The conditions we witnessed in December point to higher market levels over intermediate and long-term timeframes, but we also think a retest (new lows with positive divergences) is possible in Q1 2019.

The above view is implicitly short at least two “puts” which we will be keeping a very close eye on:

  1. The US economy doesn’t slip into recession in the next 12 months
  2. The Fed isn’t making a genuine policy error

Two biggies after we have just witnessed the largest drawdown of the post-crisis era. In addition, we are somber about the reality that the next phase of the cycle is apt to look very different from recent years. Central Banks dynamics/policy constraints, a clear deceleration in growth and escalating political/geopolitical risks are conspiring to create an exceedingly difficult investing climate.

At some point, something has to give—either US growth proves to be durable and serves as ballast or, the markets are correctly ahead of the data, and things are inflecting in a major way. We are biased to go with the former but will not sit complacently and completely dismiss the warnings delivered by financial markets in 2018.

All of the above narratives are pointing us to a NEUTRAL positioning around our highest quality global equities positions and HIGH cash levels coming out of our January meeting.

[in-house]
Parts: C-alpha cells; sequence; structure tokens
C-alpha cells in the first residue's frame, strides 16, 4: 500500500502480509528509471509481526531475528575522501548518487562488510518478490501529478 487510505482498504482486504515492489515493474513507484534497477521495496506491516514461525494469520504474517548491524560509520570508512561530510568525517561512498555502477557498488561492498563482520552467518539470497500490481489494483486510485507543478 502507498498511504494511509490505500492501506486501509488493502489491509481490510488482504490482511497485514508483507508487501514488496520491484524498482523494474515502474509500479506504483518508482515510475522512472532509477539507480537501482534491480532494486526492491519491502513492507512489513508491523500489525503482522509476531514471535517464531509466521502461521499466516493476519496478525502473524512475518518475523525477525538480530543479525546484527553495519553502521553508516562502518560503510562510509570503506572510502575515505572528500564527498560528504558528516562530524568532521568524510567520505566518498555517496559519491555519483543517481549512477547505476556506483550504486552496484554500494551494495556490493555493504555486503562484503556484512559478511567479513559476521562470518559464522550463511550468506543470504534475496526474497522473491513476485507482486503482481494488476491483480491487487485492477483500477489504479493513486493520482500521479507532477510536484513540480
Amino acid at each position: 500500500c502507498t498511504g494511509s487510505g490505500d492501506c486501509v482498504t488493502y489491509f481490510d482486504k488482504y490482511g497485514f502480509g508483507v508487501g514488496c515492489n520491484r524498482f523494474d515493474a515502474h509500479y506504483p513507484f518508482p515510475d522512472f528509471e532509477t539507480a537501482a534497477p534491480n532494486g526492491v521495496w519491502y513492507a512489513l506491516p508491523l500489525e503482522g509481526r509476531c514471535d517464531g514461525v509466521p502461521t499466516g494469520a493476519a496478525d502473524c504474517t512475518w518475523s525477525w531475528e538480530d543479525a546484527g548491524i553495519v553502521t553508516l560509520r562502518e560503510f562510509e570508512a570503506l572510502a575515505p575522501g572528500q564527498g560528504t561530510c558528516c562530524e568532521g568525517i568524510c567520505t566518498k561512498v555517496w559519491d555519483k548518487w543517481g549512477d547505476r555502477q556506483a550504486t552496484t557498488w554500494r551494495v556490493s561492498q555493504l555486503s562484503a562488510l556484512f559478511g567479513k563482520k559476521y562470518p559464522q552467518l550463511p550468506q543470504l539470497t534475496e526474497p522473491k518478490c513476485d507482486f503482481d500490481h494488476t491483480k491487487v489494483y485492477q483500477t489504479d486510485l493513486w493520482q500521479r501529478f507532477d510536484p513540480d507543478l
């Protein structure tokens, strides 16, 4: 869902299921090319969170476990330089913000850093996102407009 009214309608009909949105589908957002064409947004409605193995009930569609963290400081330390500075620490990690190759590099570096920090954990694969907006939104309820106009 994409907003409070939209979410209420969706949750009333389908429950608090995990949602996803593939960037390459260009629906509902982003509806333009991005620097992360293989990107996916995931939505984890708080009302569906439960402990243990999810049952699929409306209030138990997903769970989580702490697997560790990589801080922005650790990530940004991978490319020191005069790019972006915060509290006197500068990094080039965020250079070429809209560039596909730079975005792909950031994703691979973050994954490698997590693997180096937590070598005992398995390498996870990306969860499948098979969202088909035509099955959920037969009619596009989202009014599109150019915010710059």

Portfolio Positioning

2019-01-chart-3

  • Increasing our exposure to Cash Equivalents: After a 10% bounce in the S&P 500 and what we believe are “extreme” oversold conditions, high cash levels are warranted.
  • Avoiding long duration fixed income in our portfolios: Interest rates may continue to rise as economic growth remains strong, inflation reemerges, and global central banks step away from the extraordinary measures they employed during the financial crisis. Thus, we continue to avoid long duration fixed income in our portfolios.
  • Consolidating our exposure to three US equity sectors/factors: Quality, Technology, Health Care: Quality equities possess pricing power, exhibit strong profitability, and have additional sustainable competitive advantages which allow businesses to remain viable over time. We feel this holding is prudent in the later stages of the US credit cycle. The pace of disruption of old industries by new products and processes has continued to accelerate, and technology gives us exposure to this process of creative destruction. Aging demographics and strong corporate balance sheets in the health care sector should provide tailwinds for the industry – its defensive nature also acts as an important asset allocation tool.